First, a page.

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  • Shelley Dark

21. Mysore

We're playing hookey this afternoon and skipping a temple so I can catch up a little. The internet here is still a problem, so I’m sitting in the lobby again. John is upstairs taking photos. Outside our second floor bedroom window there are two brahminy kites with a baby in the nest. Maybe more than one! One of the parents just came home with some food and the little poppet stuck his head out. So maybe when I’m upstairs again I’ll have a photo for you.

I’m sorry about the problem with the comments yesterday. I always look at them first thing and when I woke there were none. One appeared later and I did a war whoop. I had an email from the CEO of the plugin, saying they have fixed the issue so I hope it doesn’t happen again.

This morning the palace we are visiting doesn’t open until 10am. We are driven there early, a new guide on board, and on the way we suddenly see a giraffe’s head above a high wall. It looks quite absurd. It turns out it's in the zoological gardens. Our bus drops us at the palace and we walk to the markets. I am so glad to be striding out. I’m missing our usual long walks at home.

Mysore is reputedly one of the most beautiful cities in India. We take photographs as we go. Our guide tells us facts about the city. At the beginning I can’t understand a word. He has the rollicking Indian cadence and I feel as if I’m watching that tv show the Kumars of No 42. After I while I start to get the hang of his accent.

There seems to be such grace in these old buildings.

I don't know if it's the Singer we know.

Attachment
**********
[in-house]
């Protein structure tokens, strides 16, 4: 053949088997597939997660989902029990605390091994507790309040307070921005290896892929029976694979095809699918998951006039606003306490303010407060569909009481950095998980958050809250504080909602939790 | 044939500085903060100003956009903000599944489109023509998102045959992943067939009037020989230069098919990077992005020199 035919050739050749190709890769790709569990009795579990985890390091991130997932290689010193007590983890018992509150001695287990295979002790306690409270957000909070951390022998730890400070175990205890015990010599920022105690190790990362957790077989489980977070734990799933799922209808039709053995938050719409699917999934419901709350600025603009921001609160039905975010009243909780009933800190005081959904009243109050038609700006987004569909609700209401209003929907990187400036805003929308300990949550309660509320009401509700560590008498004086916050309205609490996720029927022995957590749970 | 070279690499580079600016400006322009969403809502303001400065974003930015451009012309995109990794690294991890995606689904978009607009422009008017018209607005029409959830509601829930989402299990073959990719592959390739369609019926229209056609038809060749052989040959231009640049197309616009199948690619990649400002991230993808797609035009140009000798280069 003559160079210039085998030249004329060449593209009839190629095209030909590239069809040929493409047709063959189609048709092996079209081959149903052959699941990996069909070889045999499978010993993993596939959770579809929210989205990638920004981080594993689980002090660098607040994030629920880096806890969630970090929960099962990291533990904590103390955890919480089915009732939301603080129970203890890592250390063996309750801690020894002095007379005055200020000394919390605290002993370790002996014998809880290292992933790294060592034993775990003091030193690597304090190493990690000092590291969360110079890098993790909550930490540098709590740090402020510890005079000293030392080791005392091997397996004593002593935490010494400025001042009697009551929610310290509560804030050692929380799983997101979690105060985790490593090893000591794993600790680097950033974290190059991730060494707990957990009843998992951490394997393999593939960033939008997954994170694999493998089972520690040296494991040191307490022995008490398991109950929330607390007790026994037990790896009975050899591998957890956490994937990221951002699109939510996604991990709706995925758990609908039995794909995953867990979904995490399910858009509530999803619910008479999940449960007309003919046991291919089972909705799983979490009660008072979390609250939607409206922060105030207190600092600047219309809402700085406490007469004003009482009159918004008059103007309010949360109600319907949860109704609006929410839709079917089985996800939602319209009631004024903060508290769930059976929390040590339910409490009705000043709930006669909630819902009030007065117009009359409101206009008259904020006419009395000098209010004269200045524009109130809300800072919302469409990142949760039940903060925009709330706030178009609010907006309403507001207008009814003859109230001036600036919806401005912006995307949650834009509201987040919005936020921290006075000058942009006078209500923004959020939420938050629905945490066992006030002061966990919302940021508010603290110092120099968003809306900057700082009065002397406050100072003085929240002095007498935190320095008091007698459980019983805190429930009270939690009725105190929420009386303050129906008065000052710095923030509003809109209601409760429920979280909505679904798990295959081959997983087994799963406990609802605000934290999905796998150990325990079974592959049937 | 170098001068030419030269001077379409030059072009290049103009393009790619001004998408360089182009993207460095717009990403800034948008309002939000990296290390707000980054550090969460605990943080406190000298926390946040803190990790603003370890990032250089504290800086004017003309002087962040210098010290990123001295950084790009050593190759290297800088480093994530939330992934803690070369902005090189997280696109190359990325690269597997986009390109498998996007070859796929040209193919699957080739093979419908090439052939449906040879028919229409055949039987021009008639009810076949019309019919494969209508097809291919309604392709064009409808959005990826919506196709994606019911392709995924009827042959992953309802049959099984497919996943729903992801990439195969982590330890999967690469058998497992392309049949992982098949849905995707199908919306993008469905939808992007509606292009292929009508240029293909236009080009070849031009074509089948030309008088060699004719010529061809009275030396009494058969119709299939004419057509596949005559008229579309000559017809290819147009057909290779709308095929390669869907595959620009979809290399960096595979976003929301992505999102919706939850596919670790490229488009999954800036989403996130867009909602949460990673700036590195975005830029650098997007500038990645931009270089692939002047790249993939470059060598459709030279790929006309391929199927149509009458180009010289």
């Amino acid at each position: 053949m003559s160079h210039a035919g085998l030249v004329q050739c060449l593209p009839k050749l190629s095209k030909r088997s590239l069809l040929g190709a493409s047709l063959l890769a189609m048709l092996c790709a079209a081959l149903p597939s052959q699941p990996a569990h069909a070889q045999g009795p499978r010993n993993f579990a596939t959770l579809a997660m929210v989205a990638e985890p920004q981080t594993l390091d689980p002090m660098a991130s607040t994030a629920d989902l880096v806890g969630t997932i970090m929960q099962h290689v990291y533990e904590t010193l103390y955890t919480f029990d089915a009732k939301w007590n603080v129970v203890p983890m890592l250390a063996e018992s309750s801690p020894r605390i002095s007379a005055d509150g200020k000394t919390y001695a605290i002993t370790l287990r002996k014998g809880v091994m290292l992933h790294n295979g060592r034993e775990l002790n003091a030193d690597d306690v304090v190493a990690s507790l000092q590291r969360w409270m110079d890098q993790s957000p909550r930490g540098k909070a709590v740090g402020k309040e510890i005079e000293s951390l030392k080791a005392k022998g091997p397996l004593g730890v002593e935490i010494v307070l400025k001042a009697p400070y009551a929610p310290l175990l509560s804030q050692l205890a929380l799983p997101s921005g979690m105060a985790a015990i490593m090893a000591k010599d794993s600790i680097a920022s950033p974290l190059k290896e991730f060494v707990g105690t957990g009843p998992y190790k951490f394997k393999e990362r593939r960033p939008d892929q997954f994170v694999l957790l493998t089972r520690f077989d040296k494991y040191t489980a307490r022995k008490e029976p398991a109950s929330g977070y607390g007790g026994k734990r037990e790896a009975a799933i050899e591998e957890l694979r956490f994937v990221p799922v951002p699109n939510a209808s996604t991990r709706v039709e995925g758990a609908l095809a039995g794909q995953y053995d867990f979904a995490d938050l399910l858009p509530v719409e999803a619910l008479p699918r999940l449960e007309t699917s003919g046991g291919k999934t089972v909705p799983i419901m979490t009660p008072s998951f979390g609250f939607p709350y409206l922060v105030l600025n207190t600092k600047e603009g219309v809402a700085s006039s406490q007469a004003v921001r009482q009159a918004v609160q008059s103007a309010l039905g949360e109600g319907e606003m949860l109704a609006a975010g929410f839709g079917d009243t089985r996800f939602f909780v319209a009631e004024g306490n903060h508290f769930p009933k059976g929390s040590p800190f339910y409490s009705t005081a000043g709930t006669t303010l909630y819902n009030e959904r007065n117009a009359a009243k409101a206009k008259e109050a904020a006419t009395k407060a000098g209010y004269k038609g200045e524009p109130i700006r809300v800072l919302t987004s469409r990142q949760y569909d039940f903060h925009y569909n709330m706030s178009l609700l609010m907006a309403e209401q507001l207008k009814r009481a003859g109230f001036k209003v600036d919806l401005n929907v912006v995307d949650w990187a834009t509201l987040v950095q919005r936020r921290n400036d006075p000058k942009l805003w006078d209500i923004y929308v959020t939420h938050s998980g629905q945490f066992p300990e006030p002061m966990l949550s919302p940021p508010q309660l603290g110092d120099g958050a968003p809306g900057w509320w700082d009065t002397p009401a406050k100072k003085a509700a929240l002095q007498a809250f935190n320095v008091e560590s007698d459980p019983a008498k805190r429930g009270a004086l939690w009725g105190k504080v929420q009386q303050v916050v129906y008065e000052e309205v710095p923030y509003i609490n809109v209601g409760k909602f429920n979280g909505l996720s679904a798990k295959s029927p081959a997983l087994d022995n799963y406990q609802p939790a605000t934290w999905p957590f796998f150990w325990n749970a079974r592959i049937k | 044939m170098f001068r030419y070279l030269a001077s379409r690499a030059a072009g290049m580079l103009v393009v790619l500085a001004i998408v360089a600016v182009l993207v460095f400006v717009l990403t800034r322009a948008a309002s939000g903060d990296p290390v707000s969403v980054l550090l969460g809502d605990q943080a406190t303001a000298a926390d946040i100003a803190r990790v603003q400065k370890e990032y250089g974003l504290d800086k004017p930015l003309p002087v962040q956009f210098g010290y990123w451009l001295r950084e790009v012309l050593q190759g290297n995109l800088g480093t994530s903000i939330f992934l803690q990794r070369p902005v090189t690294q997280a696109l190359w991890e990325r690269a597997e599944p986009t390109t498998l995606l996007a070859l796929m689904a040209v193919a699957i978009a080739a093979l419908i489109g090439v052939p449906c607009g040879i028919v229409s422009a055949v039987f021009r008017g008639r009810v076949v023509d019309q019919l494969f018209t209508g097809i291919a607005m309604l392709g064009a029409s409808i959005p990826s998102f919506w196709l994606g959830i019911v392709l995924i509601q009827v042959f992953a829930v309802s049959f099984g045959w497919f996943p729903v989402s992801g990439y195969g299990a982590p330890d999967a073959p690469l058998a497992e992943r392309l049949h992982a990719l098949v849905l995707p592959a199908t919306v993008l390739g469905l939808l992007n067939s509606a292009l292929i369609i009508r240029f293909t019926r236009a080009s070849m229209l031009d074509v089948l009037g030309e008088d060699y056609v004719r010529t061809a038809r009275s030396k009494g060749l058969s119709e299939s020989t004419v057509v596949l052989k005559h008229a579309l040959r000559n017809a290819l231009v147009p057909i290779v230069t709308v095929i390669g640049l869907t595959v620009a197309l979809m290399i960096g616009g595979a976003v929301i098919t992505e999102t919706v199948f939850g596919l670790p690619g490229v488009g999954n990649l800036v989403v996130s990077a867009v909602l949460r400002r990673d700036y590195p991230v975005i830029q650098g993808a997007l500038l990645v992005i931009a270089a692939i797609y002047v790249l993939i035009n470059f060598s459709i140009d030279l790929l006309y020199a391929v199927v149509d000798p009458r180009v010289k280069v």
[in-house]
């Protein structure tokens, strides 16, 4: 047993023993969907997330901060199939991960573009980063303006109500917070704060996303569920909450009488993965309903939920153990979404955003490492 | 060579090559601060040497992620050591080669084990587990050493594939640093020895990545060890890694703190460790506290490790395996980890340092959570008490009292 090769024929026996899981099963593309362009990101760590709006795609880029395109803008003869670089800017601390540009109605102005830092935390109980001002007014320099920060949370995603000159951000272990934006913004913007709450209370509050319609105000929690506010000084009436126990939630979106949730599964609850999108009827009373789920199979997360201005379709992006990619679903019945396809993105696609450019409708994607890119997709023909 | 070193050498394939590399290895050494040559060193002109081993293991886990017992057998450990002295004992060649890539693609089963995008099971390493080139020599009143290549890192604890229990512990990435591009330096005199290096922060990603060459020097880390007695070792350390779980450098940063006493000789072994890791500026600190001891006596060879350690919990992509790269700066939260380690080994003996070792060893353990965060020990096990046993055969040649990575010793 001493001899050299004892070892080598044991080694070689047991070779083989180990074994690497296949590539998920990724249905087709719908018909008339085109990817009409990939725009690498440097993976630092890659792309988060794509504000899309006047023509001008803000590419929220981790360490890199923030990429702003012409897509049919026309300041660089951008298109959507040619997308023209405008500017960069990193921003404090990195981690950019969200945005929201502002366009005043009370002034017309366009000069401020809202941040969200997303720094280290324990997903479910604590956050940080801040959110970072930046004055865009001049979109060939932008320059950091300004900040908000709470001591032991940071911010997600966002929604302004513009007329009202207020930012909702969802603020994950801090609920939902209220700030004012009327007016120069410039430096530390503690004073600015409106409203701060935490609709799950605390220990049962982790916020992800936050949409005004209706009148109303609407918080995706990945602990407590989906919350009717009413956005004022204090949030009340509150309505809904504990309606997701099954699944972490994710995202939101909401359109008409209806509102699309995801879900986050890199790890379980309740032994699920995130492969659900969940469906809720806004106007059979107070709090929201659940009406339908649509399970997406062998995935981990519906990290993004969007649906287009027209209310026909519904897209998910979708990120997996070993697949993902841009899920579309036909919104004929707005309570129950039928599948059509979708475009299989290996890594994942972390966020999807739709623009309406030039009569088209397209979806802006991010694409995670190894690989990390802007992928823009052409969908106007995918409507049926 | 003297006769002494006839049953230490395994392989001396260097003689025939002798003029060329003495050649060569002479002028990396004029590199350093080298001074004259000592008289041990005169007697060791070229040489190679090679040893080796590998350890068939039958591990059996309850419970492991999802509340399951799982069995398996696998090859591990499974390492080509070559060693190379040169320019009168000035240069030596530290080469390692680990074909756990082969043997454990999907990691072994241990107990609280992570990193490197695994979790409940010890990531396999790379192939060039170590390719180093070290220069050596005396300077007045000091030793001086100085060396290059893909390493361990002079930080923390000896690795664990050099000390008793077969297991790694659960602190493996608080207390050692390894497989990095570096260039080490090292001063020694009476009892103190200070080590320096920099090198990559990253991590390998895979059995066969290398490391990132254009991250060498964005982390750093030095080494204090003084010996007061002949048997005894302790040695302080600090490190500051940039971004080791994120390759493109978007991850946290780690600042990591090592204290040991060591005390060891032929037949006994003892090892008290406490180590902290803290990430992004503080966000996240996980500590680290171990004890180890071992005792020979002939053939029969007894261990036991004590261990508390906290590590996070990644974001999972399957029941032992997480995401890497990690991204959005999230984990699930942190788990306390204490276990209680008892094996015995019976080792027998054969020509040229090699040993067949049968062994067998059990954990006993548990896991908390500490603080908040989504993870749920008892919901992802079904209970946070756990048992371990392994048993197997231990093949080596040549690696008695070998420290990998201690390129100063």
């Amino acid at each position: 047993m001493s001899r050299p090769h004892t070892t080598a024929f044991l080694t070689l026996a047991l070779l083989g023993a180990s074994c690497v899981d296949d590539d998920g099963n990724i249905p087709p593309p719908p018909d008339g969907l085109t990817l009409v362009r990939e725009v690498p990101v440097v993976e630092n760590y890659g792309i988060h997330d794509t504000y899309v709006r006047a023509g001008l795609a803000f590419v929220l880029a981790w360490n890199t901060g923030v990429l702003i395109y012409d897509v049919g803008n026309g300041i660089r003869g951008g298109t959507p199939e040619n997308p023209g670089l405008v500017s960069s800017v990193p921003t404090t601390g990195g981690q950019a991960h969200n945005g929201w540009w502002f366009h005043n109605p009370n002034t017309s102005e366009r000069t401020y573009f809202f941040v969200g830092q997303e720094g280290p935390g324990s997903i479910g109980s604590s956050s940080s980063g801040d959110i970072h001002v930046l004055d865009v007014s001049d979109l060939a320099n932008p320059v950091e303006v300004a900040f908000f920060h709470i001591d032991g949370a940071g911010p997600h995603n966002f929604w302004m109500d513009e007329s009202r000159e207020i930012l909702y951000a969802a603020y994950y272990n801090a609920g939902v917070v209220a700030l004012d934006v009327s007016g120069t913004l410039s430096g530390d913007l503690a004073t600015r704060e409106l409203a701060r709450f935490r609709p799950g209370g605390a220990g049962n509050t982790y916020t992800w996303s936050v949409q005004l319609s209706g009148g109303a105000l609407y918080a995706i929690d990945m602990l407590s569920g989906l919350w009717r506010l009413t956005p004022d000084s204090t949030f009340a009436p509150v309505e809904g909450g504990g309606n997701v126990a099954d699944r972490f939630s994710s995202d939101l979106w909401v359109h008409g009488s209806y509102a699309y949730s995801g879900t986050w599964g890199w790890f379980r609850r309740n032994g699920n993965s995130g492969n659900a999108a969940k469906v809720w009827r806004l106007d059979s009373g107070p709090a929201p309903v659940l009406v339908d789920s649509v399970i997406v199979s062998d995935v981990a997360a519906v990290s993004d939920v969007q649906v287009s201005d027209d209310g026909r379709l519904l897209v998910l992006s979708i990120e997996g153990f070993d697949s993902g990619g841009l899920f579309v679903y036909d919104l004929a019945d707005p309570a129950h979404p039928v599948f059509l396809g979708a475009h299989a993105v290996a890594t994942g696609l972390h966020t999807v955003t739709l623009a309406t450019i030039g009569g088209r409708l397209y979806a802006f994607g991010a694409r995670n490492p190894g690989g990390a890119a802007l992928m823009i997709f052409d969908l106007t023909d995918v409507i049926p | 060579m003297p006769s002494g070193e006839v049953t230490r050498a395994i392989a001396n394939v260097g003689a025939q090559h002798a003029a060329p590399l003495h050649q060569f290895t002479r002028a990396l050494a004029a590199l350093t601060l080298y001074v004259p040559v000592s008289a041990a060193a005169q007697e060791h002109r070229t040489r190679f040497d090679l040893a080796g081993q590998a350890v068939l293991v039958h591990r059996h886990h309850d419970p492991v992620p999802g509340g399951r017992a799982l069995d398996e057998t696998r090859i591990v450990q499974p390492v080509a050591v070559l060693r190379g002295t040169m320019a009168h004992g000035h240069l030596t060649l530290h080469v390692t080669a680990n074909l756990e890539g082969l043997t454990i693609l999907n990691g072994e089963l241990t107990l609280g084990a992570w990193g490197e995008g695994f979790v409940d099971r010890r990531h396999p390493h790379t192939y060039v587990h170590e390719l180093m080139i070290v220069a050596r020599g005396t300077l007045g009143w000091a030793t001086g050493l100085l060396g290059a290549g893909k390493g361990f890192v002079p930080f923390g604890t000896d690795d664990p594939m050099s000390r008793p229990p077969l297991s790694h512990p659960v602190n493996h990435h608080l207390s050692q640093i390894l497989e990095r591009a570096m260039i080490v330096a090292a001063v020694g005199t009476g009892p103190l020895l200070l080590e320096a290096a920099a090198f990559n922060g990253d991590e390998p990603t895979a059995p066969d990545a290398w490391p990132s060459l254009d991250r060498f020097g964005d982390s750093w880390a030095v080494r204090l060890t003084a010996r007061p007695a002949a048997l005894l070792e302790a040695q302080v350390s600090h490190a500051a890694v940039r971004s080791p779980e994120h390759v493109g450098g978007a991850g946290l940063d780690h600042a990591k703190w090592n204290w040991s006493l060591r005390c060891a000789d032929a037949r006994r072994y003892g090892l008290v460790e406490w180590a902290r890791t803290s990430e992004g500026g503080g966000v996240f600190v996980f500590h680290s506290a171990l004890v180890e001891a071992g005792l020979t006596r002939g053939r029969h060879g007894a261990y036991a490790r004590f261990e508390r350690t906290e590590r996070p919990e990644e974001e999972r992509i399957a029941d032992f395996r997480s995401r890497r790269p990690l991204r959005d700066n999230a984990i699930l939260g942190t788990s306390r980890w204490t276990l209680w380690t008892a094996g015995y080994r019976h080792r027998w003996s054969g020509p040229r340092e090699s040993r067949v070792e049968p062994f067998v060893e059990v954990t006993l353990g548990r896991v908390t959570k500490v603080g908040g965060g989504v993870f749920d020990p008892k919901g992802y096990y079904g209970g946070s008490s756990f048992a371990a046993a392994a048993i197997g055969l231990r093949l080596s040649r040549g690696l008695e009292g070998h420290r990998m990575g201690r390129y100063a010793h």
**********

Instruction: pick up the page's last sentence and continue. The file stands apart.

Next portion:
It's strange to see clocks in the local script.

She's selling flowers and thinks it extraordinary that anyone should want to take a photo of her.

He's a happy cobbler.

His tools of trade.

The shop awnings are dusty. Vendors line the street.

This young man volunteers without my asking by pointing at himself. He comes and looks at the photo without hanging up.

I've taken a photo of this woman and her son. They ask to see it, and they're highly amused when I show it to them. I didn't know John was taking this photo.

Indians must be very close to Australians in the takeup of mobile phones.

This was part of a long sign above a shopfront. The paint peeling off. Don't you love the tiny tassels on the letters, the fringed border?

This is John's photo. I love it.

The markets are covered, busy and colourful. I am still practising my hello and thank you. I say hello to everyone and anyone. I’ve learned thank you too. It usually gets a happy laugh and a nice photo opportunity. I ask John what he is saying to the vendors he is photographing. ‘I just say Ricky Ponting’, he says. It gets a bigger laugh than my hello.

It's just mandatory isn't it? You have to have one shot of powdered paints.

John says 'Aren't they getting sick of seeing flowers?' You aren't, are you?

What about the texture of the bitter gourds?

John wants one of these brooms at home. Not for him. For me.

I like it that someone in the market thought this was good enough to hang.

This is the man who sharpens knives, scissors, shears.

A vendor sits quietly, stroking his kitten.

You've seen displays like the c